Jorge Hank Rhon is also Mexico’s Numero Uno endangered species dealer with his own private zoo on the grounds of the dog track that spotlights rare tigers, the Godfather’s totem animal. Legend has it that Jorge once flew a panda into the country strapped into the co-pilot’s seat of his private jet. Back in the ’90s, U.S, Fish & Wildlife entrapped Hank Rhon’s chief buyer trying to buy a gorilla in Boca Raton, Florida – the gorilla turned out to be an agent in a gorilla suit – and United States Immigration agents once stopped him from driving a Siberian tiger into Mexico. The big cat was perched in the back seat.
Hank’s sartorial proclivities are not limited to his celebrated donkey dong vest – he was once busted with several overcoats made from the pelts of the last eight ocelots in Mexico. A liberal soul, Hank Rhon considers women to be “my favorite animal” (sic) and is a notorious breeder with 19 offspring. The candidate claims that drinking tequila in which a lion’s penis is embalmed increases his virility.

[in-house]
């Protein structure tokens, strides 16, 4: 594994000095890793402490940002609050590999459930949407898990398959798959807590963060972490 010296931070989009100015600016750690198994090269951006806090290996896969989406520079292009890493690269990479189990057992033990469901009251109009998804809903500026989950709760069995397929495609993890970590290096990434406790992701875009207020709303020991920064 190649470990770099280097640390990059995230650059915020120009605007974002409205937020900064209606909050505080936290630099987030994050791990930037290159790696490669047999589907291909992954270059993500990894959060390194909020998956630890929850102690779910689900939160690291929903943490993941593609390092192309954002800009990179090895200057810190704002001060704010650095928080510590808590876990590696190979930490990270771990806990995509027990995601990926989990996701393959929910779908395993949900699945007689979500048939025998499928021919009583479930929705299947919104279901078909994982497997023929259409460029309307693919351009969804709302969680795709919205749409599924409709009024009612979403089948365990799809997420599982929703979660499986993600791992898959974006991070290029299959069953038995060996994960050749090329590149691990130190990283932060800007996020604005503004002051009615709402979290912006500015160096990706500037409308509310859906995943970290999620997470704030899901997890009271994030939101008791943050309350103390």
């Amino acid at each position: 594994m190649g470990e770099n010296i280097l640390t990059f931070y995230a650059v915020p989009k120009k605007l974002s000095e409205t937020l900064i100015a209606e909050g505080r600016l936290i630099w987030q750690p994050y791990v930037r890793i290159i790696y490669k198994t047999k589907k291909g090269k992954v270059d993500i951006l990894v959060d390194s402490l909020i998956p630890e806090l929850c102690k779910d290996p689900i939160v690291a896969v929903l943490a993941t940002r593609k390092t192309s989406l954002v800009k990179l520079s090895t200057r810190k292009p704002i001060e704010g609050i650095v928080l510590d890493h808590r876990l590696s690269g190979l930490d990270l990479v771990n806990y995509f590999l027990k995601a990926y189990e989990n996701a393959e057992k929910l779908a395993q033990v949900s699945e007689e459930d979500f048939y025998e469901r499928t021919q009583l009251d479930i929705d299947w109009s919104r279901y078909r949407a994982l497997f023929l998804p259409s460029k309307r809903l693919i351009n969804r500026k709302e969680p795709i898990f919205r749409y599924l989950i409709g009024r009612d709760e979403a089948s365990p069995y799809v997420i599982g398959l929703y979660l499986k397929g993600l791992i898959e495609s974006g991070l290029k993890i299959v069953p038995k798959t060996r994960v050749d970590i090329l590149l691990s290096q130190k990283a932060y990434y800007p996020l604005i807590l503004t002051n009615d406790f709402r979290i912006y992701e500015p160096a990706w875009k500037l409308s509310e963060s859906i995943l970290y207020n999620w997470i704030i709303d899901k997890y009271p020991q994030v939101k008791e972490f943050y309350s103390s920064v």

The Baja California balloting was not sedate. “Zafaranchos” (brawls) broke out during candidate debates at high-class hotels. But election day was a more staid event with somberly dressed voters lining up at the polling booths – state election law bars the wearing of party colors in the “casillas” and donning red, blue, green, and yellow, or any combination thereof could get a voter disqualified.